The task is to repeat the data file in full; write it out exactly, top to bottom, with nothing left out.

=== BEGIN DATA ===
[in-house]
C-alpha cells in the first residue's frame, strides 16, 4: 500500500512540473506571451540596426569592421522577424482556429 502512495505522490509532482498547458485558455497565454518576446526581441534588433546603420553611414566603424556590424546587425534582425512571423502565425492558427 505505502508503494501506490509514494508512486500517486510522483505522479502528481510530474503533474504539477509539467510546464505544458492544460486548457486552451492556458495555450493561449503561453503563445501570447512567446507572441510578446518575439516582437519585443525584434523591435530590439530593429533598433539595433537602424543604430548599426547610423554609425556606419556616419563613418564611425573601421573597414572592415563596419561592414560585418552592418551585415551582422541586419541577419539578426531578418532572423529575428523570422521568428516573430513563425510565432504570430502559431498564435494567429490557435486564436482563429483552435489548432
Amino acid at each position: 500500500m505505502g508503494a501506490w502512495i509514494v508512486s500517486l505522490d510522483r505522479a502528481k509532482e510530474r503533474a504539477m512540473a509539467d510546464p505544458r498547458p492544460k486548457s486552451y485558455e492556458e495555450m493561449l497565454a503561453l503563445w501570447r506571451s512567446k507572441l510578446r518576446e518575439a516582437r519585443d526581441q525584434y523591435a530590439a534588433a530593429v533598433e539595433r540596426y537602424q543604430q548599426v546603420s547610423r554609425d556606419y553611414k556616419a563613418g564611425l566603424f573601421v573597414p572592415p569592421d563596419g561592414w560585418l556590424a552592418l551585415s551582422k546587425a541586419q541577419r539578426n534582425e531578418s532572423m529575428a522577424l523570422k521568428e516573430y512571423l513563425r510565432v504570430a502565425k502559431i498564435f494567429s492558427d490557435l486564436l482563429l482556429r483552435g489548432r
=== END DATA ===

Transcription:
[in-house]
C-alpha cells in the first residue's frame, strides 16, 4: 500500500512540473506571451540596426569592421522577424482556429 502512495505522490509532482498547458485558455497565454518576446526581441534588433546603420553611414566603424556590424546587425534582425512571423502565425492558427 505505502508503494501506490509514494508512486500517486510522483505522479502528481510530474503533474504539477509539467510546464505544458492544460486548457486552451492556458495555450493561449503561453503563445501570447512567446507572441510578446518575439516582437519585443525584434523591435530590439530593429533598433539595433537602424543604430548599426547610423554609425556606419556616419563613418564611425573601421573597414572592415563596419561592414560585418552592418551585415551582422541586419541577419539578426531578418532572423529575428523570422521568428516573430513563425510565432504570430502559431498564435494567429490557435486564436482563429483552435489548432
Amino acid at each position: 500500500m505505502g508503494a501506490w502512495i509514494v508512486s500517486l505522490d510522483r505522479a502528481k509532482e510530474r503533474a504539477m512540473a509539467d510546464p505544458r498547458p492544460k486548457s486552451y485558455e492556458e495555450m493561449l497565454a503561453l503563445w501570447r506571451s512567446k507572441l510578446r518576446e518575439a516582437r519585443d526581441q525584434y523591435a530590439a534588433a530593429v533598433e539595433r540596426y537602424q543604430q548599426v546603420s547610423r554609425d556606419y553611414k556616419a563613418g564611425l566603424f573601421v573597414p572592415p569592421d563596419g561592414w560585418l556590424a552592418l551585415s551582422k546587425a541586419q541577419r539578426n534582425e531578418s532572423m529575428a522577424l523570422k521568428e516573430y512571423l513563425r510565432v504570430a502565425k502559431i498564435f494567429s492558427d490557435l486564436l482563429l482556429r483552435g489548432r